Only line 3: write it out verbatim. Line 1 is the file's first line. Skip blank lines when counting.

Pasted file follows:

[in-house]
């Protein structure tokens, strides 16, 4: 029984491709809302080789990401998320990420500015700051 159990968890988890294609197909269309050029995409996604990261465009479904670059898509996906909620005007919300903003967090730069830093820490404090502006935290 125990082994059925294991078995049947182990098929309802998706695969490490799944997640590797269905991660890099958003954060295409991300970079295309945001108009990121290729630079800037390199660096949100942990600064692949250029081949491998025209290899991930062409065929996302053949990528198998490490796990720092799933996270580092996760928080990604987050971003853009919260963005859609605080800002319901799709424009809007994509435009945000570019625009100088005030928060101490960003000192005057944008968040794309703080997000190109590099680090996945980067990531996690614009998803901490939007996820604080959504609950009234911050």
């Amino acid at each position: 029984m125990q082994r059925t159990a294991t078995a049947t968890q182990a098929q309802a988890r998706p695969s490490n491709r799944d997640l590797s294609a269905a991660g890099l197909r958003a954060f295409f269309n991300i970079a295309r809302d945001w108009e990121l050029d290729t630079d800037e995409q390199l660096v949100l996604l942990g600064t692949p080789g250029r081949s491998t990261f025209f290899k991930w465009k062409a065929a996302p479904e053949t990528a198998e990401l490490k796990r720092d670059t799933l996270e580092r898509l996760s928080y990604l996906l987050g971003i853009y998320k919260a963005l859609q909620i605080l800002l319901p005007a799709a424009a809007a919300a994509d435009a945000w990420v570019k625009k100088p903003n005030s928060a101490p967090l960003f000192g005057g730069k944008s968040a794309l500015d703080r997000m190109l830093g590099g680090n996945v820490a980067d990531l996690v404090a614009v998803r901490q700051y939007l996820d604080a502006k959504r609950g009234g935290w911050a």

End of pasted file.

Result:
């Amino acid at each position: 029984m125990q082994r059925t159990a294991t078995a049947t968890q182990a098929q309802a988890r998706p695969s490490n491709r799944d997640l590797s294609a269905a991660g890099l197909r958003a954060f295409f269309n991300i970079a295309r809302d945001w108009e990121l050029d290729t630079d800037e995409q390199l660096v949100l996604l942990g600064t692949p080789g250029r081949s491998t990261f025209f290899k991930w465009k062409a065929a996302p479904e053949t990528a198998e990401l490490k796990r720092d670059t799933l996270e580092r898509l996760s928080y990604l996906l987050g971003i853009y998320k919260a963005l859609q909620i605080l800002l319901p005007a799709a424009a809007a919300a994509d435009a945000w990420v570019k625009k100088p903003n005030s928060a101490p967090l960003f000192g005057g730069k944008s968040a794309l500015d703080r997000m190109l830093g590099g680090n996945v820490a980067d990531l996690v404090a614009v998803r901490q700051y939007l996820d604080a502006k959504r609950g009234g935290w911050a």